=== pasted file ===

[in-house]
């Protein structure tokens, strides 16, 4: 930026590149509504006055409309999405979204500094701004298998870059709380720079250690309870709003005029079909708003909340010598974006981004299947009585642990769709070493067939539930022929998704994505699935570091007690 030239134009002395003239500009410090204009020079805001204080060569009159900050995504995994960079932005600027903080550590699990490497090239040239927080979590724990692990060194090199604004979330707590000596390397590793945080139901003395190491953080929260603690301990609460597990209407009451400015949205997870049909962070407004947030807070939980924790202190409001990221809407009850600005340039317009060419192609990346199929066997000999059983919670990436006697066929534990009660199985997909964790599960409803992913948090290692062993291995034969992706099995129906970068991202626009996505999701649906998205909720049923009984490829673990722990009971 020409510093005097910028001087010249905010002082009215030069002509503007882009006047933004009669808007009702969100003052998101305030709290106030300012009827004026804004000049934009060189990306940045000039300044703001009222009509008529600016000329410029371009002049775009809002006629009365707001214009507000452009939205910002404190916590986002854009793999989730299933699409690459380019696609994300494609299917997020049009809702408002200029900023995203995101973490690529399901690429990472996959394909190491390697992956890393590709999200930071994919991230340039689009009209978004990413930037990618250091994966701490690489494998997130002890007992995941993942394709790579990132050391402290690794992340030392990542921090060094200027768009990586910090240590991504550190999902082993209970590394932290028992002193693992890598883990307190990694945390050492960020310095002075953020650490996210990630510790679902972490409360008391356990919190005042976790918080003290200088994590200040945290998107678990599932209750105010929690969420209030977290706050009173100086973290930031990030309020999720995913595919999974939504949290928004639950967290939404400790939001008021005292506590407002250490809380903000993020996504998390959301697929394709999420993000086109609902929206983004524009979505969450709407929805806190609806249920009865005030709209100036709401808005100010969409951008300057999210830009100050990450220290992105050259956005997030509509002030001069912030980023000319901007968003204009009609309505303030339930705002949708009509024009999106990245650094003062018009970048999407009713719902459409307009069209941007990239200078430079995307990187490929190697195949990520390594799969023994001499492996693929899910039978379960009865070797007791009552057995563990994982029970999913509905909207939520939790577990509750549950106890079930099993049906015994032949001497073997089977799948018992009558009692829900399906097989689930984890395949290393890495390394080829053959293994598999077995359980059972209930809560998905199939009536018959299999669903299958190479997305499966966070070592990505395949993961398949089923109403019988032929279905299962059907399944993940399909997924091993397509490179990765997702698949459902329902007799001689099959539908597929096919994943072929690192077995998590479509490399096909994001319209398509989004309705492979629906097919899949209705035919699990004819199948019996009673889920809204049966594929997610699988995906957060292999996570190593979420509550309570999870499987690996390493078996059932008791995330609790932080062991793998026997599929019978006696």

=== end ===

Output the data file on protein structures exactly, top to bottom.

[in-house]
């Protein structure tokens, strides 16, 4: 930026590149509504006055409309999405979204500094701004298998870059709380720079250690309870709003005029079909708003909340010598974006981004299947009585642990769709070493067939539930022929998704994505699935570091007690 030239134009002395003239500009410090204009020079805001204080060569009159900050995504995994960079932005600027903080550590699990490497090239040239927080979590724990692990060194090199604004979330707590000596390397590793945080139901003395190491953080929260603690301990609460597990209407009451400015949205997870049909962070407004947030807070939980924790202190409001990221809407009850600005340039317009060419192609990346199929066997000999059983919670990436006697066929534990009660199985997909964790599960409803992913948090290692062993291995034969992706099995129906970068991202626009996505999701649906998205909720049923009984490829673990722990009971 020409510093005097910028001087010249905010002082009215030069002509503007882009006047933004009669808007009702969100003052998101305030709290106030300012009827004026804004000049934009060189990306940045000039300044703001009222009509008529600016000329410029371009002049775009809002006629009365707001214009507000452009939205910002404190916590986002854009793999989730299933699409690459380019696609994300494609299917997020049009809702408002200029900023995203995101973490690529399901690429990472996959394909190491390697992956890393590709999200930071994919991230340039689009009209978004990413930037990618250091994966701490690489494998997130002890007992995941993942394709790579990132050391402290690794992340030392990542921090060094200027768009990586910090240590991504550190999902082993209970590394932290028992002193693992890598883990307190990694945390050492960020310095002075953020650490996210990630510790679902972490409360008391356990919190005042976790918080003290200088994590200040945290998107678990599932209750105010929690969420209030977290706050009173100086973290930031990030309020999720995913595919999974939504949290928004639950967290939404400790939001008021005292506590407002250490809380903000993020996504998390959301697929394709999420993000086109609902929206983004524009979505969450709407929805806190609806249920009865005030709209100036709401808005100010969409951008300057999210830009100050990450220290992105050259956005997030509509002030001069912030980023000319901007968003204009009609309505303030339930705002949708009509024009999106990245650094003062018009970048999407009713719902459409307009069209941007990239200078430079995307990187490929190697195949990520390594799969023994001499492996693929899910039978379960009865070797007791009552057995563990994982029970999913509905909207939520939790577990509750549950106890079930099993049906015994032949001497073997089977799948018992009558009692829900399906097989689930984890395949290393890495390394080829053959293994598999077995359980059972209930809560998905199939009536018959299999669903299958190479997305499966966070070592990505395949993961398949089923109403019988032929279905299962059907399944993940399909997924091993397509490179990765997702698949459902329902007799001689099959539908597929096919994943072929690192077995998590479509490399096909994001319209398509989004309705492979629906097919899949209705035919699990004819199948019996009673889920809204049966594929997610699988995906957060292999996570190593979420509550309570999870499987690996390493078996059932008791995330609790932080062991793998026997599929019978006696």